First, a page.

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Let us first decide the question whether the earth moves or is at rest. For, as we said, there are some who make it one of the stars, and others who, setting it at the centre, suppose it to be ‘rolled’ and in motion about the pole as axis. That both views are untenable will be clear if we take as our starting-point the fact that the earth’s motion, whether the earth be at the centre or away from it, must needs be a constrained motion. It cannot be the movement of the earth itself. If it were, any portion of it would have this movement; but in fact every part moves in a straight line to the centre. Being, then, constrained and unnatural, the movement could not be eternal. But the order of the universe is eternal. Again, everything that moves with the circular movement, except the first sphere, is observed to be passed, and to move with more than one motion. The earth, then, also, whether it move about the centre or as stationary at it, must necessarily move with two motions. But if this were so, there would have to be passings and turnings of the fixed stars. Yet no such thing is observed. The same stars always rise and set in the same parts of the earth.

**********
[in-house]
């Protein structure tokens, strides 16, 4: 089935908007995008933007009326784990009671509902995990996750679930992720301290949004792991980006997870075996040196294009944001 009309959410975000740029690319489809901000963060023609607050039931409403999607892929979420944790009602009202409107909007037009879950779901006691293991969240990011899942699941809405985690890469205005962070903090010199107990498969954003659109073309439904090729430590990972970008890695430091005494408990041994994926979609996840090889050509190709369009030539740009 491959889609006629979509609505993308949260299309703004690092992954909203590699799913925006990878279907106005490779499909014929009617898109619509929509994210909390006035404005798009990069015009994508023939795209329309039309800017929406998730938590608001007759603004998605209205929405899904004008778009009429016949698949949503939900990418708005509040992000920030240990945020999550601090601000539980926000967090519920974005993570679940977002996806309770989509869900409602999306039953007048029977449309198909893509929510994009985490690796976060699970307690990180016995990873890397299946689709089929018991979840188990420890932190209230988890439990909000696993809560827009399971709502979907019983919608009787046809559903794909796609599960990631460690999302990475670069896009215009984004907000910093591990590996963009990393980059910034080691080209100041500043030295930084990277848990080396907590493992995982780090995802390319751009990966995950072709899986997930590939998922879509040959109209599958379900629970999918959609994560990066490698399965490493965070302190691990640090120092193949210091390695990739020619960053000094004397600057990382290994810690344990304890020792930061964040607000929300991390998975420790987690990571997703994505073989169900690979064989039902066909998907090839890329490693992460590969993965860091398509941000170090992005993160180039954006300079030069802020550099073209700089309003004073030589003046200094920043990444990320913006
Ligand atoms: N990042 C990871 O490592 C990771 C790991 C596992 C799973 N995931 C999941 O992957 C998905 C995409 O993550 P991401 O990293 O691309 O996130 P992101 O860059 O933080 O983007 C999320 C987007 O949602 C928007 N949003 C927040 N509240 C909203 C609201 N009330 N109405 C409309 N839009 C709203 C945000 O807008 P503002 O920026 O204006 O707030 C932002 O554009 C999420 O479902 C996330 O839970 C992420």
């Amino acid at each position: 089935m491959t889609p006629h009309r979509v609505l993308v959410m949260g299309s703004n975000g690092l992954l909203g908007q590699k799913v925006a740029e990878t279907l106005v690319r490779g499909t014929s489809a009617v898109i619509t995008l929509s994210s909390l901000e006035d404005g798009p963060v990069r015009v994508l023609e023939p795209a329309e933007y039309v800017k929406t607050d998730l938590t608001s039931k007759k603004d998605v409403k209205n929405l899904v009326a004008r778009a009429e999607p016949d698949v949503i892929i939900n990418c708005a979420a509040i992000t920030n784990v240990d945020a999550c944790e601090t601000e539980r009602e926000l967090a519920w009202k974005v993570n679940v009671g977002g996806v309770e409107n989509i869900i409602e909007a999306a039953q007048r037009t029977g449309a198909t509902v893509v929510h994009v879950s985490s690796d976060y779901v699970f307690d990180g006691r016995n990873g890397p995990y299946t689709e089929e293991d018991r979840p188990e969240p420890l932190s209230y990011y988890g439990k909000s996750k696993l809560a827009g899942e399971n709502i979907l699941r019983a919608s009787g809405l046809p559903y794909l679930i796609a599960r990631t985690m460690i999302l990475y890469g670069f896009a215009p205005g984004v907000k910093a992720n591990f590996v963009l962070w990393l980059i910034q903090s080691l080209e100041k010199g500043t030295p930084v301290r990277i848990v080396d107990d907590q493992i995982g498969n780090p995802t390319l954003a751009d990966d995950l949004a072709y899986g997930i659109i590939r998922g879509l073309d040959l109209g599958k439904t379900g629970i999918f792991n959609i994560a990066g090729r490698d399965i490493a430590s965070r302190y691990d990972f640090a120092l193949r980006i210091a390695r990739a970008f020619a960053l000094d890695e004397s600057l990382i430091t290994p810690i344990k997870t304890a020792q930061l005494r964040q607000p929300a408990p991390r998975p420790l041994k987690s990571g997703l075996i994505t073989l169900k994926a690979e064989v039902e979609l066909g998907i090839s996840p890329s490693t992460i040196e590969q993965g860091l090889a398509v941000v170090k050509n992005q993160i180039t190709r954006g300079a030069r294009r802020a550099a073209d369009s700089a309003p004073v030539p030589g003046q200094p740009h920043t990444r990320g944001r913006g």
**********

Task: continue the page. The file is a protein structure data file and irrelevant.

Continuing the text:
Further, the natural movement of the earth, part and whole alike, is the centre of the whole-whence the fact that it is now actually situated at the centre-but it might be questioned since both centres are the same, which centre it is that portions of earth and other heavy things move to. Is this their goal because it is the centre of the earth or because it is the centre of the whole? The goal, surely, must be the centre of the whole. For fire and other light things move to the extremity of the area which contains the centre. It happens, however, that the centre of the earth and of the whole is the same. Thus they do move to the centre of the earth, but accidentally, in virtue of the fact that the earth’s centre lies at the centre of the whole. That the centre of the earth is the goal of their movement is indicated by the fact that heavy bodies moving towards the earth do not parallel but so as to make equal angles, and thus to a single centre, that of the earth. It is clear, then, that the earth must be at the centre and immovable, not only for the reasons already given, but also because heavy bodies forcibly thrown quite straight upward return to the point from which they started, even if they are thrown to an infinite distance. From these considerations then it is clear that the earth does not move and does not lie elsewhere than at the centre.